Looking like Cinderella: An excerpt from Omo Mummy.
“…and they lived happily ever after.” Mummy closes the book, smiles, and kisses me on the forehead.
Tito – my sister, she’s six- is snoring beside me on our bed. She fell asleep – a long time ago – when mummy opened the book to read Cinderella’s story. Mummy always says Tito is too tomboyish to enjoy stories from a good book. Ruffian – that’s what she calls Tito. Mummy is very happy that I love to read, just like she does. She says she used to be a teacher before I was born. Mummy says she stopped teaching when she married Daddy and started to have babies. So, she likes it when I read. Mummy doesn’t mind what I read, so long as I read. She’s always happy every time I tell her I want a book for a present. Mummy likes to read to me too. Tonight, she’s very happy to read to me because Tito and I are travelling again tomorrow. Tito and I travel outside the country a lot because Mummy and Daddy are very rich. That’s what Aunt Dokun – Dad’s sister –says. But this time, we are travelling for good…we are going to be in a new school. A boarding school for girls. Somewhere in London. It’s supposed to be the best school for young girls and Mummy and Daddy always want Tito and I to have the best. They say there aren’t many good schools in Nigeria anymore because there’s too much erhm…bribery and ehrm corruption and that ehrm…the leaders don’t care too much about education. They are very worried about the new president. Babaginda – I think that’s his name. It’s a long name. Daddy says he fears this new president will make Nigeria worse.
Mummy and Daddy – they call us Adunni. Daddy says it means My Delight. Mummy also likes to say that I’m her dead mother who came back to life. Yetunde…that’s my other name. But Daddy doesn’t like it when mummy calls me Yetunde. Daddy says it’s super – ehrm – superstitious? to say someone is their dead mother come back to life. So Mummy only calls me Yetunde when Dad isn’t looking.
“Did you enjoy the story?” Mummy asks.
I nod. I’ve heard Cinderella’s story many many times. I never get tired of it. I sigh because I’m happy. Very very happy. I love Cinderella’s story. It’s my best story of all. I like her pictures in the book too. Cinderella has white skin and long hair. Her eyes are blue. I have black skin and my hair is not that long. It’s black and it hurts a lot when the hairdresser is fixing it. My eyes are black too. But it says in my passport that I have brown eyes. And I have glasses. Everybody in my class thinks I’m smart because I have glasses. My white teacher, Mrs. Herbert – she looks like Cinderella, but she’s old – always tells Mummy and Daddy that I’m an intelligent Nigerian girl. She says I’ll be a professor one day. I don’t know about that. I don’t think I want to be a professor. I think I’d like to be Cinderella.
But it’s going to be hard for me to look like Cinderella. Look at her hair. Look at mine. I have attachment in my hair to help it twist into braids. Bob Marley – that’s what Mummy calls it. Bob Marley style. Tito and I, we always have Bob Marley style on our heads. It takes forever for the hair dresser to get it done, but once she’s done, we always look pretty. I know we look pretty because Daddy smiles and says, “Adunni mi.”
“Mummy, when I grow up, I’m going to be very pretty like Cinderella. Then, I will fall in love, get married and live happily ever after.”
Mummy frowns. “Ehn?”
I repeat myself.
“Kofoworola, you are very pretty now. I don’t want you to be like Cinderella. I want you to be Kofo. Besides, no talk of falling in love yet. You are a little girl. Just eight. You need to face your studies and then, you’ll go to a good university and when you finish university, you will marry a good man.”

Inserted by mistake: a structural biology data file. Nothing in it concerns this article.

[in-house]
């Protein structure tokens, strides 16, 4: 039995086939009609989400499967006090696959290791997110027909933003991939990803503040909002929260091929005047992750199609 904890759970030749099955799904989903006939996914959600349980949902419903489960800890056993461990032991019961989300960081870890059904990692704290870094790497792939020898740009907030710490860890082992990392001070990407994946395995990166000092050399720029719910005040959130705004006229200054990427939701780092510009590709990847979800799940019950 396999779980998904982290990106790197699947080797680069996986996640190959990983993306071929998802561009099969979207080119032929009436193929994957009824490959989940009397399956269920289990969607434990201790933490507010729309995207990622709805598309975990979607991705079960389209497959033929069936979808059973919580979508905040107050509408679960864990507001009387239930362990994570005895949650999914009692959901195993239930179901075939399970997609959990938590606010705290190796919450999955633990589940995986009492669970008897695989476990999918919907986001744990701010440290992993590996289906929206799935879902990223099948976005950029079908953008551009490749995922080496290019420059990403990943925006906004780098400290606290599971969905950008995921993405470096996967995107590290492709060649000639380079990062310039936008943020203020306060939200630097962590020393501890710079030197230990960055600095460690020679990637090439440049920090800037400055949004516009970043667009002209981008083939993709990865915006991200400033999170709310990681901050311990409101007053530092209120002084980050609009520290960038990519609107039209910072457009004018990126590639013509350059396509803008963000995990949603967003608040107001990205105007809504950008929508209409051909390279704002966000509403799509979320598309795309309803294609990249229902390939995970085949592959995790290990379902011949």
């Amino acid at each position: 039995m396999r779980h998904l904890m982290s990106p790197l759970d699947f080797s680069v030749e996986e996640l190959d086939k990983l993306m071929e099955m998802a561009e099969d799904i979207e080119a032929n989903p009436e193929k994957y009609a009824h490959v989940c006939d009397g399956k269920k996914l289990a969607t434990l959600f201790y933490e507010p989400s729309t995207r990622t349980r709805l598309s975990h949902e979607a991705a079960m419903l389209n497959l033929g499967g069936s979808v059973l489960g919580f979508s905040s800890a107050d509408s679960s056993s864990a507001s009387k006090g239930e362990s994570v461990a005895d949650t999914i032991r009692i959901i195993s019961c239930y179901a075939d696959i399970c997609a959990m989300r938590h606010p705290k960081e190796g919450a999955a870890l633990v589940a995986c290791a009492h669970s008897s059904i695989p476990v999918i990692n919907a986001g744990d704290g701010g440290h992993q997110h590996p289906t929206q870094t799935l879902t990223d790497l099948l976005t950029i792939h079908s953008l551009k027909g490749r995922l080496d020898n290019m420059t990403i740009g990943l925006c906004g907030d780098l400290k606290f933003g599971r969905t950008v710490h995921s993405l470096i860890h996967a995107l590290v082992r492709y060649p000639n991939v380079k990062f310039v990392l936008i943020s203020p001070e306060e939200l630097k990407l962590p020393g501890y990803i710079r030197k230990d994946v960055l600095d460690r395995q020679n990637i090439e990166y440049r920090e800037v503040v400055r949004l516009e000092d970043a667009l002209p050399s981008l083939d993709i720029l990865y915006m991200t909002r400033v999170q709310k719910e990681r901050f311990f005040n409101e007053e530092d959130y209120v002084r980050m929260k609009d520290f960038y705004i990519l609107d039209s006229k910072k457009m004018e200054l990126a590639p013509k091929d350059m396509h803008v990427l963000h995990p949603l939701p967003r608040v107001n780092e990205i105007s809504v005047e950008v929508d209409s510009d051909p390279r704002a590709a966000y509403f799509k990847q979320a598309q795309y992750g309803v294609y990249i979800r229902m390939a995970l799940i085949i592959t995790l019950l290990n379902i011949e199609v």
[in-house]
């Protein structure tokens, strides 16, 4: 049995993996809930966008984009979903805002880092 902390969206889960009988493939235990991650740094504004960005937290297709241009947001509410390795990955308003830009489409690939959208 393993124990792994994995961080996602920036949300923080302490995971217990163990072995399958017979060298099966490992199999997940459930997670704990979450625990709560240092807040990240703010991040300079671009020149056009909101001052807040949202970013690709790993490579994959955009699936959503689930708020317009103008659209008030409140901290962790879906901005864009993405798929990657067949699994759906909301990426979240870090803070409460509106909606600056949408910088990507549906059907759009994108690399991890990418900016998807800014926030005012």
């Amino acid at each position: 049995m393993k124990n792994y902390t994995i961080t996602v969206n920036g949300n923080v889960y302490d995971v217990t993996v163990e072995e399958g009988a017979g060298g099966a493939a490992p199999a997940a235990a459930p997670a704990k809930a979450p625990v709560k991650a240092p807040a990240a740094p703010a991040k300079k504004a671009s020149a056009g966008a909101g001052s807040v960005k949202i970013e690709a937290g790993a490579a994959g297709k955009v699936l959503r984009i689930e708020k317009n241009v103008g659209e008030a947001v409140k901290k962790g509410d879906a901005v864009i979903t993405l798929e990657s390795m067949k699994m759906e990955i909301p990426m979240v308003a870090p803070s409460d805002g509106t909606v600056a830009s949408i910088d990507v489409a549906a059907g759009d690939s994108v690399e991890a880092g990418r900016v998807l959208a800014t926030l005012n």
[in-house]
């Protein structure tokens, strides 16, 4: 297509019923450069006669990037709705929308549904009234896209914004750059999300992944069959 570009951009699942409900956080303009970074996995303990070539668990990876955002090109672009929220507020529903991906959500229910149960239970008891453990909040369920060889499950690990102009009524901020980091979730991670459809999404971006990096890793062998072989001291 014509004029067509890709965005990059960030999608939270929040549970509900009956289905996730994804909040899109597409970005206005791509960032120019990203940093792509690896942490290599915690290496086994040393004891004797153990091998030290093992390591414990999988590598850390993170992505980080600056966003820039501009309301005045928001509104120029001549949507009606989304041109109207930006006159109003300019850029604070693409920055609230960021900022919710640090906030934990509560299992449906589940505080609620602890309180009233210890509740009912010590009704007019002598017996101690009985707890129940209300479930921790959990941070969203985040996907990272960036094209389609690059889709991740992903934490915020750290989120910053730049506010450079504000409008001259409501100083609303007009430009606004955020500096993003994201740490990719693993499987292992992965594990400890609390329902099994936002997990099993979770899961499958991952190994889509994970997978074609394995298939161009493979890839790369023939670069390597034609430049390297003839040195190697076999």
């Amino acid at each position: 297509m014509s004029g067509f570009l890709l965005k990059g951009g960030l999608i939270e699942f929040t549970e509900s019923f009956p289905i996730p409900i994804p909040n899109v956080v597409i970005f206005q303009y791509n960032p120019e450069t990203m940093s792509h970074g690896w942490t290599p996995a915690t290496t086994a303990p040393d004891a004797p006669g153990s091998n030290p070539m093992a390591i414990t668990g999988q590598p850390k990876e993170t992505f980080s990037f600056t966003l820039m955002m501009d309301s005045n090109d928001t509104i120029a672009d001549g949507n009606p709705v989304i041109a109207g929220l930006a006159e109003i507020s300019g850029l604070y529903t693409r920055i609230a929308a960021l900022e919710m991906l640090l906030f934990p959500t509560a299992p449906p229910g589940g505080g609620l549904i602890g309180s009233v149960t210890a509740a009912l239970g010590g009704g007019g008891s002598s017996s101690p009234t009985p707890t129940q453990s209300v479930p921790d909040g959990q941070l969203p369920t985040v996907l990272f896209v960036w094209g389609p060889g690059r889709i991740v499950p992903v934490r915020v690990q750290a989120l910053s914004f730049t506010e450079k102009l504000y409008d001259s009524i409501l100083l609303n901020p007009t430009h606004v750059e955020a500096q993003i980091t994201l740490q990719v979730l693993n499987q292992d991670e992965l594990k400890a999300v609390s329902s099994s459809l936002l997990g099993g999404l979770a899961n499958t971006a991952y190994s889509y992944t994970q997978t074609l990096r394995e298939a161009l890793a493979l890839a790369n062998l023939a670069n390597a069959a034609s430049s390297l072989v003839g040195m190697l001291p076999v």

I nod. But I’m confused. Why doesn’t Mummy want me to be like Cinderella? She’s pretty. Prettier than me.
“Why don’t you want me to be like Cinderella? She’s very pretty and she lived happily ever after.”
Mummy shakes her head slowly and stares at me. “Oloun e ma gbami.”
“I think I’ve made a mistake.”
Mummy smiles a little. I think she can read the question in my eyes. She shakes her head. “Kofo, I want to tell you a story that’s even better than Cinderella’s story. It’s a story my own mother told me when I was a little girl.. It’s a Yoruba story about a girl. Her name is called Adunni too. She was just like you.”
I sit up immediately. Mummy has never told me a Yoruba story before. “Is there a book? With pictures?”
Mummy smiles sadly “No. Not that I know of. May be one day. I’ve heard rumors that there will be a television show on NTA soon that will show Nigerian stories like Adunni’s. If it’s true, I’d like to name it ‘Tales by moonlight’.”
I smile. Tales by moonlight. I like the sound of it..
“But for now, it’s not in a book and it’s not on TV. So, it’s an alo.’
Alo? It’s an odd word.
Mummy grins. She likes it when I’m confused. Because it means I’ll be curious. And curious in mummy’s eyes is a good thing.
“Alo means folklore…. Or a story in Yoruba. And when I say, ‘Alo o’, You’ll say ‘Alo’. Okay?”
“Alo,” I reply.
“A long time ago, there lived a girl called Adunni. She was very beautiful. She had lovely skin like yours, Kofo.”
I giggle. “Did she wear glasses?”
Mummy smirks. “No. She didn’t wear glasses because they didn’t have glasses back then.”
I giggle again.
Mummy wags an admonishing finger at me. “And don’t interrupt me in the middle of an alo. It’s not good.”
I stop giggling and sit still.
“Adunni lived with her wicked step mother. One day, Adunni’s step mother sent her to a forest that was far away to go and fetch some water. Adunni fetched the water but got lost on her way home. So she began to sing a song, asking for help from Olodumare, the god of their village. Now, there was a prince passing by. He wore purple aso-oke and had many servants. He heard Adunni singing in the forest and he loved her voice. So he sent his servants to go and fetch Adunni. When Adunni saw the servants, she got scared and wanted to run away but the servants told her not to be scared; that the prince had heard her beautiful voice and wanted to make her his wife. So the servants brought Adunni to the prince. The prince was happy because Adunni was just as beautiful as her voice. So, he married her and on her wedding day, he gave her a purple aso-oke, just like his own to wear. And they lived happily ever after.”
I sigh. “That was a beautiful story, Mummy. I like alo.”
Mummy’s smile is very big. She looks really happy with herself. She rises from the side of my bed. Tito snores loudly.
“Good night, Kofo,” Mummy says. She gives Tito a quick glance. “Sweet dreams.”
Sweet dreams too Mummy, I say in my heart. I close my eyes and fall asleep.